Business building windows shine bright in assistant dean’s office

By Ana Ruiz Brictson | Staff Writer

After spending 15 years in an office in the Cashion-Hankamer basement, Krista Howell — assistant dean of undergraduate programs at the Hankamer School of Business — has a new office shining bright through the windows of the Paul. L. Foster Campus for Business and Innovation.

Howell began working at Baylor in 1991 as an assistant director for what is now known as Campus Living & Learning. She later became an academic adviser at the Clifton Robinson Tower.

By 2000, Howell began to teach in the business school as a lecturer in management and information systems. She was then offered her current position as an assistant dean. Back then, the business school was located in the Cashion-Hankamer building.

“Every other place I’ve worked in had windows in it, except for those 15 years, so it does make a difference,” Howell said.

Howell said she understood that Baylor had to use the space it had to give people offices, and she said she is not sure where else they could have had offices if they hadn’t been there. Now, having spent seven years in Foster, she said she appreciates the space and windows she has in her office.

“It was a very small space,” Howell said. “Some people’s offices were basically in what used to be a closet, so you had just enough space for a desk and maybe one or two chairs, and that’s it.”

Howell said there were small windows in the offices in the Cashion-Hankamer basement, through which she could only see the feet of people who walked past.

Howell said the designers of Foster did a really good job with the lighting of the building, placing offices on the edges with windows while classrooms were put in the center without many windows.

“I teach in a class over here that does have windows, and it’s distracting for students, I’m sure,” Howell said. “They’re going to start looking out the windows and see what’s going on.”

One of the differences Howell pointed out between her offices is the uniformity that is required within Foster, per the request of the former dean. She said as people walk into Foster offices, they will notice that everyone has the same desks and chairs, whereas in Cashion-Hankamer offices, everyone had different furniture.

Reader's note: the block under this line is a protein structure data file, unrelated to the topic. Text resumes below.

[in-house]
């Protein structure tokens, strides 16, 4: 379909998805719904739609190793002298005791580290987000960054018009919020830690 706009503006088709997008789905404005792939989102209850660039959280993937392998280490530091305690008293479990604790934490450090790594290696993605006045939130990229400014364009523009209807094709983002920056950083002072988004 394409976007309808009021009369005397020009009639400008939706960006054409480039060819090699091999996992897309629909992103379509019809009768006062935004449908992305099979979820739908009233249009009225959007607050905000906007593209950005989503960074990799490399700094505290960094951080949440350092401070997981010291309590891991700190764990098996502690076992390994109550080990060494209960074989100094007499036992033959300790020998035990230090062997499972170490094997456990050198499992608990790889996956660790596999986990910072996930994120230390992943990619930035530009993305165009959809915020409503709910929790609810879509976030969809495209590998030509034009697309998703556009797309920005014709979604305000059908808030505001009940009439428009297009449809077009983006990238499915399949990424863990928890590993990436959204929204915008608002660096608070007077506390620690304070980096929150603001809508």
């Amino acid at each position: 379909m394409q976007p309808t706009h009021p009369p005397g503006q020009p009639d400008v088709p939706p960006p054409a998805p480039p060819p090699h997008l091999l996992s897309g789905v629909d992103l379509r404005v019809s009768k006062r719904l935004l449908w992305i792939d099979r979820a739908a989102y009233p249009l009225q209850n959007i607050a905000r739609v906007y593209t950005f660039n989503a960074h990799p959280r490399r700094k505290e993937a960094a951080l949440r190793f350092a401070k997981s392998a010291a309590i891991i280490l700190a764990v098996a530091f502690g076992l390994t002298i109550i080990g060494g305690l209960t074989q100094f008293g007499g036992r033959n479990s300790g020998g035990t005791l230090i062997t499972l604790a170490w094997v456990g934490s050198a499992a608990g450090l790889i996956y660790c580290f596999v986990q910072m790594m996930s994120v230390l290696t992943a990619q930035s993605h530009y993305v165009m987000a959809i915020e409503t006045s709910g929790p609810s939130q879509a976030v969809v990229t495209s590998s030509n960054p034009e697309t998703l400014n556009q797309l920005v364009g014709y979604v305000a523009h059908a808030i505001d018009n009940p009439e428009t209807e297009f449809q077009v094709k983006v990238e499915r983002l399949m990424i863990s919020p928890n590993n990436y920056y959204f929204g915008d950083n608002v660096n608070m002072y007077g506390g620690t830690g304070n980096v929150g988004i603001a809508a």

Howell said when she changed offices, she had to leave behind a cherrywood desk that not everyone had.

“I don’t know if they kept them over there in that building or if they’re in storage somewhere or what they did with all of them, but everybody’s desk was different,” Howell said.

Although she had to leave valued things behind, Howell said her current office is a lot nicer given the space and lighting. She also said having uniform offices makes them look nicer. Additionally, Howell said Foster now receives a lot more visitors, as it is a very nice building and is part of the Baylor tour.

Pam Bailey — associate director for advising initiative and graduation at the Hankamer School of Business — also had an office in the Cashion-Hankamer basement.

“You just really felt like you were in a dungeon,” Bailey said. “I will say, the good side of it was that it was a small office where we were all really right there together, which was really nice.”

Bailey spent five years in the Cashion-Hankamer basement before she moved to Foster. Within those five years, she changed offices four times.

“So when we came over here and we were able to just have all this natural light, it was just a complete change of scenery,” Bailey said.

Howell said since the last time she stepped into the Cashion-Hankamer building, it has been completely renovated. Because the structure has changed, she said she now has to rethink where her office used to be.

“After we left, they renovated it, and the Robins College moved in over there, so it looks very different too,” Howell said.

Howell said for her, an office is just an office, but what makes a great difference is the people she works with. She said a nice office is just a bonus to the job.

“Having a nice office doesn’t make up for it if you didn’t have really good co-workers, but in our office, we all get along so well, so it makes for a nice environment all the time, so this was just like a bonus,” Howell said.